Why Should We Distinguish Between the Exercise of Discretion and Interpretation?
12 Pages Posted: 28 Jan 2019
Date Written: January 16, 2019
The exercise of discretion is a central feature of international legal decision-making. ‘Discretion’, in a loose sense, refers to a power vested in an agent as part of an assignment to make legal decisions. It enables the agent to perform its (or his/her) assignment, while giving it at the same time the possibility to choose between diverse courses of action. This not to say that this agent has the power to act at will. Discretion is a concept applied to a very particular kind of situation, in which an agent is charged with making decisions subject to ”constraining criteria”. In studies of international legal decision-making, occasionally, scholars make no clear distinction between the exercise of legal discretion and legal interpretation. This practice presupposes: (i) that rules of interpretation constrain the exercise of discretion; (ii) that, apart from the rules of interpretation, there is no place for any constraining criteria in international law; (iii) that if it should ever prove meaningful to speak about constraining criteria in international law, then at least rules of interpretation and constraining criteria as functionally indistinguishable. As this article argues, all three assumptions are unfounded. Contrary to what some scholars would seem to believe, in international law, it certainly makes very good sense to make a distinction between the exercise of discretion and interpretation.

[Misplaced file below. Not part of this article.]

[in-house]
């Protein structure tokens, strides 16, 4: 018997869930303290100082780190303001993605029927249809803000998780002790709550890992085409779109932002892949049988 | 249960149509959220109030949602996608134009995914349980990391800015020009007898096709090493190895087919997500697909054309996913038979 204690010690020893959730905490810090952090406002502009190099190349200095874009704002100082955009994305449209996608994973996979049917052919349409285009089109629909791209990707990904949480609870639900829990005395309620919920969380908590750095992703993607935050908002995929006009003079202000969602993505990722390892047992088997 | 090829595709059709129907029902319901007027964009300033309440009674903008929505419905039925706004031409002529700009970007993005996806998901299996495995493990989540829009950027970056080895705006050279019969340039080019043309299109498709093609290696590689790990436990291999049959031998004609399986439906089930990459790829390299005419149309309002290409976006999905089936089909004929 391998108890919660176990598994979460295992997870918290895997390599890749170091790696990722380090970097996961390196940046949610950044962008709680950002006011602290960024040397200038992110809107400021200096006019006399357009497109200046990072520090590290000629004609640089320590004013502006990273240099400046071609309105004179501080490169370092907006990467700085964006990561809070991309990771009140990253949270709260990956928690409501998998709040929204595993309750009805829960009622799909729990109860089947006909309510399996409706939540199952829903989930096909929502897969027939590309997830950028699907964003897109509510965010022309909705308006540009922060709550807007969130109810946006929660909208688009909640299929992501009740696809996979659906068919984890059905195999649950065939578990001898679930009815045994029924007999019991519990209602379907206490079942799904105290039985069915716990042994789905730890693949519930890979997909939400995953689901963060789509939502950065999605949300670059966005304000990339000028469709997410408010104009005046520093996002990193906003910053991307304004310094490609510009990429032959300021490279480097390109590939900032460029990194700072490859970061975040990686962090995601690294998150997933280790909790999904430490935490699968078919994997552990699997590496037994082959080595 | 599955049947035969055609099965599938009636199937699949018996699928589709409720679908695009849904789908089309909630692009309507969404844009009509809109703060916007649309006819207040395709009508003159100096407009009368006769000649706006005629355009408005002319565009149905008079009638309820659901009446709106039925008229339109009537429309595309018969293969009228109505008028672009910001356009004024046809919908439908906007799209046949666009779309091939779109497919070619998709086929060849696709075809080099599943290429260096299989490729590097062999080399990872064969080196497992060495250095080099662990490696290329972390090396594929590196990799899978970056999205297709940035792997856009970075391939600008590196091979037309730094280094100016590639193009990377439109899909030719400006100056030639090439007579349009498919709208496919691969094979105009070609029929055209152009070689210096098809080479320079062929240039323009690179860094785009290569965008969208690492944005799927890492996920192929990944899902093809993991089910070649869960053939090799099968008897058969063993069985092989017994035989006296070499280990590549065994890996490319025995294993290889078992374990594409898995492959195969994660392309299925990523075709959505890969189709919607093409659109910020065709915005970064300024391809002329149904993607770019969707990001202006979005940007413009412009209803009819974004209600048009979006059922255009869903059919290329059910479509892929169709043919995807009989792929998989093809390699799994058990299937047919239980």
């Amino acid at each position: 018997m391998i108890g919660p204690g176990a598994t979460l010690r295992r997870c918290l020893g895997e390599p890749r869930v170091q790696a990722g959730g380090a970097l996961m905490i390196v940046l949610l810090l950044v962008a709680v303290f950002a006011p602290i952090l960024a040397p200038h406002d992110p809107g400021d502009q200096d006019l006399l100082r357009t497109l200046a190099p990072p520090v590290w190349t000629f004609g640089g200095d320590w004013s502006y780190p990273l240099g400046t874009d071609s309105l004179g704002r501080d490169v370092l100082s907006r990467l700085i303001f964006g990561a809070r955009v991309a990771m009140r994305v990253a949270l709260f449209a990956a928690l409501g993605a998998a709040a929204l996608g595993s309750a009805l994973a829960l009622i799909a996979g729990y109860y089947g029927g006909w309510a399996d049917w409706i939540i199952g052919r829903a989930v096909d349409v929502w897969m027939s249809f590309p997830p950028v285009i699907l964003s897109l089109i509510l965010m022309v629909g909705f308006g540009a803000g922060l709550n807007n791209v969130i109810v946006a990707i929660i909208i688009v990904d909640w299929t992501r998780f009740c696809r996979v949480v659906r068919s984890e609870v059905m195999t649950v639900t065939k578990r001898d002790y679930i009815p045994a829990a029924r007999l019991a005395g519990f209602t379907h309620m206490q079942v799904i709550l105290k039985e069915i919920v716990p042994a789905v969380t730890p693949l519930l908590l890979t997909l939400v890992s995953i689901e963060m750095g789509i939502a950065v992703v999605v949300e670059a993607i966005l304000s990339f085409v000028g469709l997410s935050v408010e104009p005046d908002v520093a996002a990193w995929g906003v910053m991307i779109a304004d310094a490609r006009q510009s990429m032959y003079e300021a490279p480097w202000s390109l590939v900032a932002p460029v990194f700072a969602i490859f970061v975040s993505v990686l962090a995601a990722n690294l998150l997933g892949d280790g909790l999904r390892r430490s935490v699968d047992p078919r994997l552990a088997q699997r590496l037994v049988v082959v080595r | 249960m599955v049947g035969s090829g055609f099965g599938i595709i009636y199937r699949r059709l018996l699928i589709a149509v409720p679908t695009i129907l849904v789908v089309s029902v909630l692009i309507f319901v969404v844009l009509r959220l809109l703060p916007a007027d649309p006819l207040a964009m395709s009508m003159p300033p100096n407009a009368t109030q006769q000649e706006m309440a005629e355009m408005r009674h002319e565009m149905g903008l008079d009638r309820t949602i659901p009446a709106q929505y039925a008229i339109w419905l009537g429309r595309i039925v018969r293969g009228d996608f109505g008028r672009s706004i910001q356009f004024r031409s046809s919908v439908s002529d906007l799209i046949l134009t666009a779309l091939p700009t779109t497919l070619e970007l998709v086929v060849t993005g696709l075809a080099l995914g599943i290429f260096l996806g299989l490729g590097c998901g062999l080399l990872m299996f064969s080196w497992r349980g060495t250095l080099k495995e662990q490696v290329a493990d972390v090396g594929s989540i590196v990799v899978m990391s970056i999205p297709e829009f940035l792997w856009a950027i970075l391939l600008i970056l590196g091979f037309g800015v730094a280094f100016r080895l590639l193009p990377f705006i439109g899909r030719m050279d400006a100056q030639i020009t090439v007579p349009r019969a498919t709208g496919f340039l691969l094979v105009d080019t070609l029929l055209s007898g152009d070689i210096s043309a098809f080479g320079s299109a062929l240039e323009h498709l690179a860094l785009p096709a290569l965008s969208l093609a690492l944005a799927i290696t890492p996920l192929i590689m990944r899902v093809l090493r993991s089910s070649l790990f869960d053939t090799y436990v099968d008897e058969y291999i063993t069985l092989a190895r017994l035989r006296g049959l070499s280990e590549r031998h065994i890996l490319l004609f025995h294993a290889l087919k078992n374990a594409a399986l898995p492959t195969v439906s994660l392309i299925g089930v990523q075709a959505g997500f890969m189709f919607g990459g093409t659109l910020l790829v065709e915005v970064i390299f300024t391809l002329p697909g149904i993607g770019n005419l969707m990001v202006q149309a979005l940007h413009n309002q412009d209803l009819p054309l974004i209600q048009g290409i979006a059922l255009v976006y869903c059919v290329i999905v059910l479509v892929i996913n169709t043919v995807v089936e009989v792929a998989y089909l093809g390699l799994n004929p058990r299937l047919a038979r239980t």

Keywords: International Law, Discretion, Interpretation
JEL Classification: K,33
Suggested Citation: Suggested Citation